Venezuela has the biggest oil reserves in the world. More oil than the Middle East. They are not a million mile away from the USA that uses huge amounts of oil. They can easily supply North America, Central America and South America. They should be living like Kangz. And yet somehow they are not. The corrupt middle Eastern despots have £200 million superyachts, and their populations still have higher living standards. Even in some cases suffering high obesity levels as they literally get fat living off the oil trade. But not in Venezuela. Oh no. Venezuela chose the path of socialism. So how did it get to this point?
Hugo Chavez won the 1998 Presidential election running on a revolutionary manifesto and gaining support from the poor, working classes and metropolitan middles classes (sound familiar?). He won on 56% with a voter turnout of 63%. That’s far less than the Brexit vote, by the way. So how did he get elected? The electoral processes surrounding Venezuela’s democracy under Chávez were often observed controversially. Given the protests and strikes, some of which were quite big like in 10 December 2001 (then the largest in the history of Venezuela) some confidential cables published on Wikileaks tried to explain the discrepancy between Chávez’s relatively low popularity and his overwhelming electoral victory.
— Jonathon Davies (@JonD99) May 9, 2018
According to the cables, Hugo Chávez used “practically unlimited state resources” for propaganda activities, and high oil prices facilitated his success. The opposition, on the contrary, was divided into different parties, which ran for the same office, and the limited financial resources were badly invested. During his re-election campaigns, Chávez handed out huge amounts of money in exchange for votes (free stuff!). He reportedly mobilized the lower class Venezuelan voters who had historically abstained from elections for years, providing both undocumented Venezuelans and foreigners with identity cards (sound familiar?). 200,000 foreigners were naturalized before August 2004 and around 3,000–4,000 foreigners per year that might have been naturalized thereafter. Most of them purportedly voted for him. As you know socialists love immigration. Now you know why.
Under Chávez’s administration, crimes were so prevalent that by 2007 the government no longer produced crime data. Homicide rates in Venezuela more than tripled, with one NGO finding the rate to have nearly quadrupled. The majority of the deaths occur in crowded slums in Caracas. The NGO found that the number of homicides in the country increased from 6,000 in 1999 to 24,763 in 2013. In 2010 Caracas had the highest murder rate in the world. According to the United Nations Office on Drugs and Crime, in 2012 there were 13,080 murders in Venezuela. It was almost as bad as London.
In leaked government INE data for kidnappings in the year 2009, the number of kidnappings were at an estimated 16,917, contrasting the CICPCs number of only 673, before the Venezuelan government blocked the data. According to the leaked INE report only 1,332 investigations for kidnappings were opened or about 7% of the total kidnapping cases, with 90% of the kidnappings happening away from rural areas, 80% of all being express kidnappings and the most common victim being lower-middle or middle class Venezuelans and middle-aged men. Also in 2009, it was reported that Venezuelan authorities would assign judicial police to Caracas area morgues to speak with families. At that time, they would advise families not to report the murder of their family member to the media in exchange for expediting the process of releasing the victim’s body.
Let’s show him the pictures of Venezuela and their food lines but I’m sure he’ll still explain that tragedy away. pic.twitter.com/iMkKzIfIQW
— TexasR2 (@TXBluesR2) March 9, 2018
Chávez also expropriated and redistributed 5 million acres of farmland from large landowners. Socialists love to try this. It never works. See: Zimbabwe. And coming soon: South Africa. What does stealing property and a few deaths matter when you’re being progressive? End justifies the means, right? Population starving? Who cares when you are being ideologically pure.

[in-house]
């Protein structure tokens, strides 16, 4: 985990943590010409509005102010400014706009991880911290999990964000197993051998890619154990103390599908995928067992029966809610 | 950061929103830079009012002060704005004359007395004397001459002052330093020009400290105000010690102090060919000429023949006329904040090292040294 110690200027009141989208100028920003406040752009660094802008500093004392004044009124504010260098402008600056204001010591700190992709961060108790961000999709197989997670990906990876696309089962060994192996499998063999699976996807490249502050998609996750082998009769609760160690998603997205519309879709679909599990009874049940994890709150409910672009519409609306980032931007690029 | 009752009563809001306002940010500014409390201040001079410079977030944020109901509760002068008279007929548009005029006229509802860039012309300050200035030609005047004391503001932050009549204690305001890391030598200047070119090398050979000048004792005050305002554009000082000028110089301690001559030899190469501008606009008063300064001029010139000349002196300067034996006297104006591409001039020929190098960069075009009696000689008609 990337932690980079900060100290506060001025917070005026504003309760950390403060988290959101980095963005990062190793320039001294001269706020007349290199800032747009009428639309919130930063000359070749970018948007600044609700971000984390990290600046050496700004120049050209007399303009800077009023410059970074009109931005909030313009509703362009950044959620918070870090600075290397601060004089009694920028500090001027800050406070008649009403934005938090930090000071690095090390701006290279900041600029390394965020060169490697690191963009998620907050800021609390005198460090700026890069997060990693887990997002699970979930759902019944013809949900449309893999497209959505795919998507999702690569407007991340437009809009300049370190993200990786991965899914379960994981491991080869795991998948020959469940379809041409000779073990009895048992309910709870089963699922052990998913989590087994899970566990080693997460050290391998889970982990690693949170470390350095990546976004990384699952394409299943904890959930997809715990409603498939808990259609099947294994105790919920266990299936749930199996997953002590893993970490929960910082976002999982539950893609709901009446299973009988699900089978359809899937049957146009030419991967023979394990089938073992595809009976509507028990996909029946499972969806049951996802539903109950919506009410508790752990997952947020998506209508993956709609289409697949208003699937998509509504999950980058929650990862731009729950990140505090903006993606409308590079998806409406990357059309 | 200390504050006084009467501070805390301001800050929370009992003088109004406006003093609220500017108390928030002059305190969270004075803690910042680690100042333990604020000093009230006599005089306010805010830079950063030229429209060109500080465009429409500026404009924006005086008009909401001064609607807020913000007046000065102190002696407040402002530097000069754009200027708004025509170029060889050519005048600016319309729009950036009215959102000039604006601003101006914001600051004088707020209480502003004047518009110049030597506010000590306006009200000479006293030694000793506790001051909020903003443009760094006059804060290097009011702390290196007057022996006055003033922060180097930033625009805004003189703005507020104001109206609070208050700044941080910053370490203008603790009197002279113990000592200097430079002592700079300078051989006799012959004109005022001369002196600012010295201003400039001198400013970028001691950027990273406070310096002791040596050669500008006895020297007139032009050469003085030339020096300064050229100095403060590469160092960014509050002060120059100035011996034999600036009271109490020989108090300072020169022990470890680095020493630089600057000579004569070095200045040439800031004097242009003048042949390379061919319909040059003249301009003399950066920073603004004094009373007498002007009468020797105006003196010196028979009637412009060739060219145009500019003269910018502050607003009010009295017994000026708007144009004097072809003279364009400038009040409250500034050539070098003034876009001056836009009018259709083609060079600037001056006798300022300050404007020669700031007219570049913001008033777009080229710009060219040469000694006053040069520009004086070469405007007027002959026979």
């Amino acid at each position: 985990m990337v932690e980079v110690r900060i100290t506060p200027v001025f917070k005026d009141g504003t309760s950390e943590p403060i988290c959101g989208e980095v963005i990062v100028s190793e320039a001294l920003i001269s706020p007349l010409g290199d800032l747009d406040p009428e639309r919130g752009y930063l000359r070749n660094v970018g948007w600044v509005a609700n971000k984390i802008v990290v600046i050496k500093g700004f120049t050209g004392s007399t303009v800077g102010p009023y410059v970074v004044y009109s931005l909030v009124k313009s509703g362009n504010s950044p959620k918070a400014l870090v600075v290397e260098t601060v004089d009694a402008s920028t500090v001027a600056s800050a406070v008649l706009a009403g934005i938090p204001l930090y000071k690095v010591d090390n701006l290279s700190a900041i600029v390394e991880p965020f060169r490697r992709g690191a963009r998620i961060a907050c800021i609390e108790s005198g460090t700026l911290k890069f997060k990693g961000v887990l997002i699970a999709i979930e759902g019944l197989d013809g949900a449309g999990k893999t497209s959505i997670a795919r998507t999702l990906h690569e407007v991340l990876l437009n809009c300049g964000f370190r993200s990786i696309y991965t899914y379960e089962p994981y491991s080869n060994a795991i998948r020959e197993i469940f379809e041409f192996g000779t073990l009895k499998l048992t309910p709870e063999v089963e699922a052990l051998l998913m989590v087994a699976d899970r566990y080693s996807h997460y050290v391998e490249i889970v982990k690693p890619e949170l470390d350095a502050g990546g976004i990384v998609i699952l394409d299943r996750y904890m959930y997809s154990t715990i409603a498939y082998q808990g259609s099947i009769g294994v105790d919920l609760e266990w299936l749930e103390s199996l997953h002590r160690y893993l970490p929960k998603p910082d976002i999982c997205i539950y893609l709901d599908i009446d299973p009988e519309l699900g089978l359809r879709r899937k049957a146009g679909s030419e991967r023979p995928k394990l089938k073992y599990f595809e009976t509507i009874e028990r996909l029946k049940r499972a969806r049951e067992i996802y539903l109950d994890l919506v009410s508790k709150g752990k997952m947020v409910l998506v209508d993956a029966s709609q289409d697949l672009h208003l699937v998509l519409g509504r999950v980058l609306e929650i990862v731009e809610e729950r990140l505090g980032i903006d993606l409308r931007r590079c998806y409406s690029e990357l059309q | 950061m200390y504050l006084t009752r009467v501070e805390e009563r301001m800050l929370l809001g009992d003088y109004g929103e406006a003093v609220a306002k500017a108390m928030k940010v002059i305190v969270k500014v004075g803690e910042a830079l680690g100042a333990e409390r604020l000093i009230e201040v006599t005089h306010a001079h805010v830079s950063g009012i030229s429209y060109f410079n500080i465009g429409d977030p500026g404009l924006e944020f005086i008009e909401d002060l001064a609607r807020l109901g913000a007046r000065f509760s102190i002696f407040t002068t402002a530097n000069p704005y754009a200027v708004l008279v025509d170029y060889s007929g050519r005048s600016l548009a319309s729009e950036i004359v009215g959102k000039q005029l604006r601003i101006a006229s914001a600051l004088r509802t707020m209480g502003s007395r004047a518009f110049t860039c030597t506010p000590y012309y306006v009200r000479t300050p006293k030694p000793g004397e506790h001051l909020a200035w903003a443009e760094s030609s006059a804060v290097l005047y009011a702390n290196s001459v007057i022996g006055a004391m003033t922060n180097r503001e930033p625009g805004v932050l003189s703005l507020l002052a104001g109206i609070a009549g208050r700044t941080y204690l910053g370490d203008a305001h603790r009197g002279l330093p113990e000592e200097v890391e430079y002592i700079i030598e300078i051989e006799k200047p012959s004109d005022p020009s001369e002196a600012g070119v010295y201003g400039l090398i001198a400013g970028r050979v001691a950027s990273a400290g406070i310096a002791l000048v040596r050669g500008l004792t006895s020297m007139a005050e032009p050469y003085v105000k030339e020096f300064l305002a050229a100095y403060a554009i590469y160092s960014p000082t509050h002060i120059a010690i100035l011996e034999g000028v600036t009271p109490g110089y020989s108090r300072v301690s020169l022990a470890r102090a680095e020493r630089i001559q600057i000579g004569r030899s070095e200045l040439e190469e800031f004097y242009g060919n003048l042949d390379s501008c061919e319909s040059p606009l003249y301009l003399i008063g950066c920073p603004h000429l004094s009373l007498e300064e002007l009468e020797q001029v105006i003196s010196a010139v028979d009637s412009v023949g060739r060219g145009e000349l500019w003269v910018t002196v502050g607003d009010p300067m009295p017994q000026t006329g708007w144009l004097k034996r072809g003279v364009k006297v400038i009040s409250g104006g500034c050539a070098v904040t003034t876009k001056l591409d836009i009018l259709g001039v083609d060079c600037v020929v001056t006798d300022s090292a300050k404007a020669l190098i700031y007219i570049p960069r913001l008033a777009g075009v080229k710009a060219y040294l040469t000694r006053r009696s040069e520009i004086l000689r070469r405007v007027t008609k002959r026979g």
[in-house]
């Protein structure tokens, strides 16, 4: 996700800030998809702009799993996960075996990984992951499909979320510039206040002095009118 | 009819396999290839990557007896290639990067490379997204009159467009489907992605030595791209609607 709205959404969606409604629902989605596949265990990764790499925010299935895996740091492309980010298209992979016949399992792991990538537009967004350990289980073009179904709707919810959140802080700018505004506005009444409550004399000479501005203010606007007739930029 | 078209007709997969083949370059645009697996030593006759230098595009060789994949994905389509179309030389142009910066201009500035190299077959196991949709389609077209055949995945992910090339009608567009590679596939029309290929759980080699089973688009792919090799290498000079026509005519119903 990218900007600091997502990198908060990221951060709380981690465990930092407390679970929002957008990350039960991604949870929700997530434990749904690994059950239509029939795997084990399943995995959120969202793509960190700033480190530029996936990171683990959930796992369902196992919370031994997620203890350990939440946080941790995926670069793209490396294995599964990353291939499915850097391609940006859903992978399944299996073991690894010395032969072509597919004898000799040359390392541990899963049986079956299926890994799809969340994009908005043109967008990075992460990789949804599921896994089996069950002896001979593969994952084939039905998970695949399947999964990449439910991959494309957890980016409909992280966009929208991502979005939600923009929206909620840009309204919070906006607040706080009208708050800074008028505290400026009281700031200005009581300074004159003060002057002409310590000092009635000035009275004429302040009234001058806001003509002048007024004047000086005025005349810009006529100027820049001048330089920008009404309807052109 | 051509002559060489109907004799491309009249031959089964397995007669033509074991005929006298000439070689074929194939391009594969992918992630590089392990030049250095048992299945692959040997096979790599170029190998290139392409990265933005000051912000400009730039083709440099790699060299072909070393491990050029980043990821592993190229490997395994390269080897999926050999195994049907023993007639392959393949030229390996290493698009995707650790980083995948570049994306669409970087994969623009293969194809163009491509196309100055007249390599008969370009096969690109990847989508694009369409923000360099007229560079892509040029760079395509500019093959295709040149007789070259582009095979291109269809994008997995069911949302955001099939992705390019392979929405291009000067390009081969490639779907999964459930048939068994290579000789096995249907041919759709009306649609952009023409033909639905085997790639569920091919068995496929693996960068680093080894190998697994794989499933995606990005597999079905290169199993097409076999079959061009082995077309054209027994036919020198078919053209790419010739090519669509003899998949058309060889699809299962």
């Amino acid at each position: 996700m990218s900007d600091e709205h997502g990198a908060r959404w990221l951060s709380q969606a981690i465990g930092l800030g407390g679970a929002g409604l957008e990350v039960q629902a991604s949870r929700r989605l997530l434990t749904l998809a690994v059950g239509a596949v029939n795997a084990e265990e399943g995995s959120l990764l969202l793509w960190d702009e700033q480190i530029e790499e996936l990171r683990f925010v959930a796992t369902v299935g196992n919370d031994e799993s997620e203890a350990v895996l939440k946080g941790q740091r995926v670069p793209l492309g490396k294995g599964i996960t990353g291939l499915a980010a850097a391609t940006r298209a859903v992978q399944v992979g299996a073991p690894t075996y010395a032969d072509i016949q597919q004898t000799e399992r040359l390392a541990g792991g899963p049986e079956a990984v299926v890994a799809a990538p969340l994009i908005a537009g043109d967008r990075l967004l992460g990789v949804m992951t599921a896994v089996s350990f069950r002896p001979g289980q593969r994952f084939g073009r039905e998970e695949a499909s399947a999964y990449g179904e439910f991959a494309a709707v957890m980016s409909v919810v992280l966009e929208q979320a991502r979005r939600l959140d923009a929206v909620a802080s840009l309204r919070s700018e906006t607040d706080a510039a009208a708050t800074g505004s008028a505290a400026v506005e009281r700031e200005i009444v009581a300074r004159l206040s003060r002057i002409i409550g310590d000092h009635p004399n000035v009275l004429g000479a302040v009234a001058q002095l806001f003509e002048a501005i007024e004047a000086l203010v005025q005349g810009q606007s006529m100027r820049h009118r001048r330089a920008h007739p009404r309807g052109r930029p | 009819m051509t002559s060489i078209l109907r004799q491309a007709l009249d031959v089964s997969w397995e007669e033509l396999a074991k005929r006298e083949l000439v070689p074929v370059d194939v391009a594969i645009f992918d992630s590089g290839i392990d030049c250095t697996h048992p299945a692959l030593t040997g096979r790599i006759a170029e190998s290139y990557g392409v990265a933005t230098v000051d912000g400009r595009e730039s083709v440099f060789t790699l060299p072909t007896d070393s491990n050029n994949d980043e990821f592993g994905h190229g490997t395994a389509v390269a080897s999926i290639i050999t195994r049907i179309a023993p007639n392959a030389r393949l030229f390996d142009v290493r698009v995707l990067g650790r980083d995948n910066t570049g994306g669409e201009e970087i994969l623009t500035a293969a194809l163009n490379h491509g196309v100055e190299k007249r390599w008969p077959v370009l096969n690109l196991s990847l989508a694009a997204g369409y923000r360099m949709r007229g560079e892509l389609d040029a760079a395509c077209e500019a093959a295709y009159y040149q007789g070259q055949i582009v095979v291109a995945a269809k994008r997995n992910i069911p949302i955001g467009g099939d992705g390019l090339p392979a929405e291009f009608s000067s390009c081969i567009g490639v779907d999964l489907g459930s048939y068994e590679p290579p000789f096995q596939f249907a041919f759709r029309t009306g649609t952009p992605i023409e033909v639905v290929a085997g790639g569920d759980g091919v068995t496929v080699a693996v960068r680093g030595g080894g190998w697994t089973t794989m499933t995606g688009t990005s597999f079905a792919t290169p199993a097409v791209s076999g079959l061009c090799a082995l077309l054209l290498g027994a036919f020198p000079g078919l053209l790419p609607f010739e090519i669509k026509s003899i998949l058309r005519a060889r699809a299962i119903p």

Aiding Terrorists (Sound familiar?)
According to the International Institute for Strategic Studies (IISS), “Chavez’s government funded FARC‘s office in Caracas and gave it access to Venezuela’s intelligence services” and said that during the 2002 coup attempt that “FARC also responded to requests from [Venezuela’s intelligence service] to provide training in urban terrorism involving targeted killings and the use of explosives”. The IISS continued saying that “the archive offers tantalizing but ultimately unproven suggestions that FARC may have undertaken assassinations of Chavez’s political opponents on behalf of the Venezuelan state”. Venezuelan diplomats denounced the IISS’ findings saying that they had “basic inaccuracies”.
In 2007, authorities in Colombia claimed that through laptops they had seized on a raid against Raúl Reyes, they found in documents that Hugo Chávez offered payments of as much as $300 million to the FARC “among other financial and political ties that date back years” along with other documents showing “high-level meetings have been held between rebels and Ecuadorean officials” and some documents claiming that FARC had “bought and sold uranium.” Wonderful. Progressive.
Antisemitism (Haven’t we seen this elsewhere?)
Chavez’s opposition to Zionism and close relations with Iran led to accusations of anti-Semitism. Such claims were made by the Venezuelan Jewish community at a World Jewish Congress Plenary Assembly in Jerusalem. Claims of antisemitism were prompted by various remarks Chávez made, including in a 2006 Christmas speech where he complained that “a minority, the descendants of the same ones that crucified Christ”, now had “taken possession of all of the wealth of the world”. In 2009, attacks on a synagogue in Caracas were alleged to be influenced by “vocal denunciations of Israel” by the Venezuelan state media and Hugo Chávez even though Chavez promptly condemned the attacks blaming an “oligarchy”.
Chávez died in March 2013. But they brought Chavez back from the dead in 2018. You can’t keep a good socialist down. His Twitter account was reactivated and he was named “Eternal Leader.” Nice.
— Hugo Chávez Frías (@chavezcandanga) January 25, 2018
So Chávez was dead. Surely now Venezuela would recover and become the socialist paradise it was meant to be all along? Well no.
Starting off as a bus driver (again familiar territory), Maduro rose to become a trade union leader before being elected to the National Assembly in 2000. He was appointed to a number of positions within the Venezuelan Government under Chávez, ultimately being made Foreign Minister in 2006. He was described during this time as the “most capable administrator and politician of Chávez’s inner circle”. After Chávez’s death was announced on 5 March 2013, Maduro assumed the powers and responsibilities of the President. A special election was held on 14 April 2013 to elect a new President and Maduro won with 50.62% of the votes as the candidate of the United Socialist Party of Venezuela. He was formally inaugurated on 19 April.